The agenda was set back in 2009. We have been dragged back a decade; not just on protections for clean air, water, etc., but also in wild horses. Ken Salazar created the “Salazar plan.” Even though formally rejected, implementing that agenda has been a goal of BLM since it was introduced. (Yes, former Secretary of Interior Salazar that helped shuffle off nearly 1800 wild horses to a family friend for slaughter. )
Today, the “Path Forward” is a plan to accelerate that agenda. What we are seeing today is not new. We have been fighting this exact same mechanism for over a decade. It is just more obvious as the “corporate partners” came “out of the closet” this year (HERE). There are many that “sell you” the idea they are fighting for change, but have not been in a “fight” for a very long time and get in the way of those fighting. (more soon)
We really have been dragged back in time a decade.
Twin Peaks is now on the list.
The Bureau of Land Management (BLM) has released the final decision documents for the Twin Peaks Area.
The Twin Peaks HMA covers nearly 800,000 acres in Lassen County, California, and Washoe County, Nevada. AML (stocking level set by BLM) for wild horses is 448 – 758 animals. The AML for burros: 72 – 116. BLM writes they “believe” there are 2350 wild horses and 520 burros and 40 mules. (Legally speaking, the use of hat word is “clever.”)
The Alternative chosen (the decision made by the BLM):
The HMA would be gathered to low AML (448 horses, 72 burros) which would comprise the potential breeding population. After low AML is reached, to reduce the number of animals in long term holding, a portion of male horses would be sterilized, either by gelding (neutering) or vasectomy, and returned to the HMA. These non-reproducing males would bring the population closer to mid-AML (from low AML), but not to exceed a 60:40 male to female ratio. No male burros would be gelded or neutered to be returned to the HMA. All animals treated with any type of fertility control would be freezemarked and identified according to current policy. Intact studs and mares released back to the HMA would be selected to maintain a diverse age structure, historical herd characteristics, and correct conformation.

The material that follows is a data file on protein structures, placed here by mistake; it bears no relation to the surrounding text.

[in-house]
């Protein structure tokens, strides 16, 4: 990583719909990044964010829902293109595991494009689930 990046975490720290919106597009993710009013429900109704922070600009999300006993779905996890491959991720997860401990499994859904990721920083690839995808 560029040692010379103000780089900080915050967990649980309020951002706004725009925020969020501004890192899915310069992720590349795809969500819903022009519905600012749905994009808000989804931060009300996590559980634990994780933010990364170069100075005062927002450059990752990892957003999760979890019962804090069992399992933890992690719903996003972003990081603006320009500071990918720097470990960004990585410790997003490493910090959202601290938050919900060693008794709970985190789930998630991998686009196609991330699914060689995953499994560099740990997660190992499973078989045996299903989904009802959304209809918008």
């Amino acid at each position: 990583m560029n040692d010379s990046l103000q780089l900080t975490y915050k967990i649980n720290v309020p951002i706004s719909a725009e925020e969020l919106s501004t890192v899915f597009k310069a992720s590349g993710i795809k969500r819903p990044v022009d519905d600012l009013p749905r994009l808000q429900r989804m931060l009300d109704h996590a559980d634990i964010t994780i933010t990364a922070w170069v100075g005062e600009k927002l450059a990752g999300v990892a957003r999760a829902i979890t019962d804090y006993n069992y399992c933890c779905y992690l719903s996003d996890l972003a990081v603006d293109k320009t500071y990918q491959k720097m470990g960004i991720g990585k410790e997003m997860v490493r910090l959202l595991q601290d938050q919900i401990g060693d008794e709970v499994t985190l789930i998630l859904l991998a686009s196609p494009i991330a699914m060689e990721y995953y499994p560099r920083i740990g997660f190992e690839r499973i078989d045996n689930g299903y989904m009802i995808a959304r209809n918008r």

When you do the math, under this EA BLM plans to remove wild horses over “a period of time.” It does not state there will be one removal of 1102 wild horses and 448 burros.If done over the ten year time frame, the EA is set as a frame from multiple roundups that could remove more than the math, on todays numbers, suggests.
The EA also continues to do “sex skewing” that has not demonstrated to effect population growth and one “mother nature” will work against to return the herd to the “male/female” ratio that the herd contains based on natural reproduction in that herd (the ratio of females born will increase, it’s what nature does.)
What we want you to note is the number of sterilized animals BLM plans to return to the range: “After low AML is reached, to reduce the number of animals in long term holding, a portion of male horses would be sterilized, either by gelding (neutering) or vasectomy, and returned to the HMA. These non-reproducing males would bring the population closer to mid-AML… “
If you pull out a calculator, complete the objectives in the EA in one swoop, use “mid AML” as a mathematical 608 wild horses, use the sex ratio skewing outlined, the herd in the 800,000 acre area looks like this:
365 males and 243 females: 269 stallions, 96 (geldings or vasectomies, not specified), 200 treated mares (the EA leans toward GonaCon, not PZP), 43 reproductive females. (This would only represent the “math” if BLM actually knows which horses die on range during the life of the EA. If the aggression on the range increases mare and foal mortality? The actual ratio wont be known.)